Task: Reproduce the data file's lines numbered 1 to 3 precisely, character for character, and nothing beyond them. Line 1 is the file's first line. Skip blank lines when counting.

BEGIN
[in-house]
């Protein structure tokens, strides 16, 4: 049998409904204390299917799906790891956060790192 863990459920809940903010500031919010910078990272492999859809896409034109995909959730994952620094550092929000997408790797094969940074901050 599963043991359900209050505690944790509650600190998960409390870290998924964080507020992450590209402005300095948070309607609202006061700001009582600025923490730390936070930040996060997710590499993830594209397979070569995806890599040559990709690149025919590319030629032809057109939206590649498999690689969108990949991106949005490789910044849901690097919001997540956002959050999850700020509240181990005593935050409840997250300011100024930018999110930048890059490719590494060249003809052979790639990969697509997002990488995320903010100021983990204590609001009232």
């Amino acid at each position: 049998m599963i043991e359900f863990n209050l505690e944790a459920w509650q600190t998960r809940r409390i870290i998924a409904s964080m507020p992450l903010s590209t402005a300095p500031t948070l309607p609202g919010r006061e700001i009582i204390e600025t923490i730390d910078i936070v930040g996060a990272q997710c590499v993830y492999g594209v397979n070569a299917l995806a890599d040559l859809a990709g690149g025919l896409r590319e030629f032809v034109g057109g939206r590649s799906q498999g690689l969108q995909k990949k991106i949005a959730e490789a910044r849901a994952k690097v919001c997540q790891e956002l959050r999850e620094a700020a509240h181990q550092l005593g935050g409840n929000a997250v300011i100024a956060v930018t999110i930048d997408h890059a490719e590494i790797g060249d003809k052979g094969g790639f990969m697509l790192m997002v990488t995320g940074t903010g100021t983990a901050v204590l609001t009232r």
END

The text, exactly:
[in-house]
């Protein structure tokens, strides 16, 4: 049998409904204390299917799906790891956060790192 863990459920809940903010500031919010910078990272492999859809896409034109995909959730994952620094550092929000997408790797094969940074901050 599963043991359900209050505690944790509650600190998960409390870290998924964080507020992450590209402005300095948070309607609202006061700001009582600025923490730390936070930040996060997710590499993830594209397979070569995806890599040559990709690149025919590319030629032809057109939206590649498999690689969108990949991106949005490789910044849901690097919001997540956002959050999850700020509240181990005593935050409840997250300011100024930018999110930048890059490719590494060249003809052979790639990969697509997002990488995320903010100021983990204590609001009232």
């Amino acid at each position: 049998m599963i043991e359900f863990n209050l505690e944790a459920w509650q600190t998960r809940r409390i870290i998924a409904s964080m507020p992450l903010s590209t402005a300095p500031t948070l309607p609202g919010r006061e700001i009582i204390e600025t923490i730390d910078i936070v930040g996060a990272q997710c590499v993830y492999g594209v397979n070569a299917l995806a890599d040559l859809a990709g690149g025919l896409r590319e030629f032809v034109g057109g939206r590649s799906q498999g690689l969108q995909k990949k991106i949005a959730e490789a910044r849901a994952k690097v919001c997540q790891e956002l959050r999850e620094a700020a509240h181990q550092l005593g935050g409840n929000a997250v300011i100024a956060v930018t999110i930048d997408h890059a490719e590494i790797g060249d003809k052979g094969g790639f990969m697509l790192m997002v990488t995320g940074t903010g100021t983990a901050v204590l609001t009232r």